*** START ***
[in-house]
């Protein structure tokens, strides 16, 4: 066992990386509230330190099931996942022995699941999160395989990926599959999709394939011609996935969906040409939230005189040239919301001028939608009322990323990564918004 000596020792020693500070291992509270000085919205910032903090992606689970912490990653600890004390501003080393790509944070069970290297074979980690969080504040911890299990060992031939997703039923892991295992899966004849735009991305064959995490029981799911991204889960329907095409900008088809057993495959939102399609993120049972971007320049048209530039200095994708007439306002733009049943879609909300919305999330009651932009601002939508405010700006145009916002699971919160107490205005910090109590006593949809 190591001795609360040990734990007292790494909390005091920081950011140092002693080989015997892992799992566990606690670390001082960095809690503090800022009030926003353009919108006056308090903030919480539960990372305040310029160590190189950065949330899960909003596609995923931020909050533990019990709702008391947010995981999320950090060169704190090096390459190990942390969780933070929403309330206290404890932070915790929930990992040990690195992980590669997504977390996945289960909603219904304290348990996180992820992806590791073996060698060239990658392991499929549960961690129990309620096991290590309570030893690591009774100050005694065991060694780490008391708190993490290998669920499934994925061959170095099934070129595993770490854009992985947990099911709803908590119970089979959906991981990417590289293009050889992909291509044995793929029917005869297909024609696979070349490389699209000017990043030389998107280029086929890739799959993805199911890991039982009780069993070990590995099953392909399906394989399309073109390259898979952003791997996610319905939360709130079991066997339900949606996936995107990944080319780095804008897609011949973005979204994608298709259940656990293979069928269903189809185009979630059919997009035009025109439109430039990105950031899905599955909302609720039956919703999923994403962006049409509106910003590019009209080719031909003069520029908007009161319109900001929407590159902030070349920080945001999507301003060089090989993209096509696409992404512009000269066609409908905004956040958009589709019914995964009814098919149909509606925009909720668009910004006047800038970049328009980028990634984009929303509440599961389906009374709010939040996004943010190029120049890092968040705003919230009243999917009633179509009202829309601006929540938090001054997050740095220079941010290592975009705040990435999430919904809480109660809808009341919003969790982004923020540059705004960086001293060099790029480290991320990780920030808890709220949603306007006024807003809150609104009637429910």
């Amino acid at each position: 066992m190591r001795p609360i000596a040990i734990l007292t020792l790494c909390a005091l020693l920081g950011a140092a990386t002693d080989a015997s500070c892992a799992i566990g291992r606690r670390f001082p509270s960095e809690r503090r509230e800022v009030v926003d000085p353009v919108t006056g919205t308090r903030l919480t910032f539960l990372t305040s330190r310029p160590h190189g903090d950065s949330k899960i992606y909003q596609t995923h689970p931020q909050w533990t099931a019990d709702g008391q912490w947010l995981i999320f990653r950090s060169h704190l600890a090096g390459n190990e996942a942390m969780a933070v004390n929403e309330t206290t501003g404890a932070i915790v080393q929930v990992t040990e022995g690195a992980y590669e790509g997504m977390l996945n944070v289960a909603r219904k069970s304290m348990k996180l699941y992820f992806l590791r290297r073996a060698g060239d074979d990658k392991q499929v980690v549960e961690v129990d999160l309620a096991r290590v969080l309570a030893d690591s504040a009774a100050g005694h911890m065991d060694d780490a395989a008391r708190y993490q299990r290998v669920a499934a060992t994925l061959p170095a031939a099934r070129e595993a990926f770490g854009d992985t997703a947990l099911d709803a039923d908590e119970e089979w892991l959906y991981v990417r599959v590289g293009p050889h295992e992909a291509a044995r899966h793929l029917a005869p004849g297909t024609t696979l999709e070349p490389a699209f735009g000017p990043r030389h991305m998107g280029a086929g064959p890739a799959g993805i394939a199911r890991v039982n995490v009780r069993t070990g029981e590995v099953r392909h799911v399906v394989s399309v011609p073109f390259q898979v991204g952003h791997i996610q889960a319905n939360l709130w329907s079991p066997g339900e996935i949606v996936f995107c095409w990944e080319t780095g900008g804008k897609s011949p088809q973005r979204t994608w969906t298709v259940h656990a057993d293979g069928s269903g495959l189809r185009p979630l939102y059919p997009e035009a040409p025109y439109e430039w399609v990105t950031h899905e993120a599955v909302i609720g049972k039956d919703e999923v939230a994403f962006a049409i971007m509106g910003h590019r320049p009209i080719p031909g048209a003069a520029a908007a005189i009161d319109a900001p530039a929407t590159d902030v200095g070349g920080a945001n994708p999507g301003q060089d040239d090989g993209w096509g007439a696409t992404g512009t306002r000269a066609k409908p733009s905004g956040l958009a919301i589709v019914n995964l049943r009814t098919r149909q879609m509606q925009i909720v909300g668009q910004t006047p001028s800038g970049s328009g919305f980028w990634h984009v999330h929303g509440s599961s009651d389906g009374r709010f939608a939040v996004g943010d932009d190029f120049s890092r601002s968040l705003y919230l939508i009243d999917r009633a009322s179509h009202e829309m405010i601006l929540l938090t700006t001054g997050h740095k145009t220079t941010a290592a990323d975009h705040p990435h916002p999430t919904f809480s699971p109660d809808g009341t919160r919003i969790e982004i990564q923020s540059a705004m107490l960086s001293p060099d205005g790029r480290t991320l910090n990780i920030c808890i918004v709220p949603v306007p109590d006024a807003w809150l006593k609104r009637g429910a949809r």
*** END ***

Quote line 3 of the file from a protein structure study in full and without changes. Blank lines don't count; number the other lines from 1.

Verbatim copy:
């Amino acid at each position: 066992m190591r001795p609360i000596a040990i734990l007292t020792l790494c909390a005091l020693l920081g950011a140092a990386t002693d080989a015997s500070c892992a799992i566990g291992r606690r670390f001082p509270s960095e809690r503090r509230e800022v009030v926003d000085p353009v919108t006056g919205t308090r903030l919480t910032f539960l990372t305040s330190r310029p160590h190189g903090d950065s949330k899960i992606y909003q596609t995923h689970p931020q909050w533990t099931a019990d709702g008391q912490w947010l995981i999320f990653r950090s060169h704190l600890a090096g390459n190990e996942a942390m969780a933070v004390n929403e309330t206290t501003g404890a932070i915790v080393q929930v990992t040990e022995g690195a992980y590669e790509g997504m977390l996945n944070v289960a909603r219904k069970s304290m348990k996180l699941y992820f992806l590791r290297r073996a060698g060239d074979d990658k392991q499929v980690v549960e961690v129990d999160l309620a096991r290590v969080l309570a030893d690591s504040a009774a100050g005694h911890m065991d060694d780490a395989a008391r708190y993490q299990r290998v669920a499934a060992t994925l061959p170095a031939a099934r070129e595993a990926f770490g854009d992985t997703a947990l099911d709803a039923d908590e119970e089979w892991l959906y991981v990417r599959v590289g293009p050889h295992e992909a291509a044995r899966h793929l029917a005869p004849g297909t024609t696979l999709e070349p490389a699209f735009g000017p990043r030389h991305m998107g280029a086929g064959p890739a799959g993805i394939a199911r890991v039982n995490v009780r069993t070990g029981e590995v099953r392909h799911v399906v394989s399309v011609p073109f390259q898979v991204g952003h791997i996610q889960a319905n939360l709130w329907s079991p066997g339900e996935i949606v996936f995107c095409w990944e080319t780095g900008g804008k897609s011949p088809q973005r979204t994608w969906t298709v259940h656990a057993d293979g069928s269903g495959l189809r185009p979630l939102y059919p997009e035009a040409p025109y439109e430039w399609v990105t950031h899905e993120a599955v909302i609720g049972k039956d919703e999923v939230a994403f962006a049409i971007m509106g910003h590019r320049p009209i080719p031909g048209a003069a520029a908007a005189i009161d319109a900001p530039a929407t590159d902030v200095g070349g920080a945001n994708p999507g301003q060089d040239d090989g993209w096509g007439a696409t992404g512009t306002r000269a066609k409908p733009s905004g956040l958009a919301i589709v019914n995964l049943r009814t098919r149909q879609m509606q925009i909720v909300g668009q910004t006047p001028s800038g970049s328009g919305f980028w990634h984009v999330h929303g509440s599961s009651d389906g009374r709010f939608a939040v996004g943010d932009d190029f120049s890092r601002s968040l705003y919230l939508i009243d999917r009633a009322s179509h009202e829309m405010i601006l929540l938090t700006t001054g997050h740095k145009t220079t941010a290592a990323d975009h705040p990435h916002p999430t919904f809480s699971p109660d809808g009341t919160r919003i969790e982004i990564q923020s540059a705004m107490l960086s001293p060099d205005g790029r480290t991320l910090n990780i920030c808890i918004v709220p949603v306007p109590d006024a807003w809150l006593k609104r009637g429910a949809r």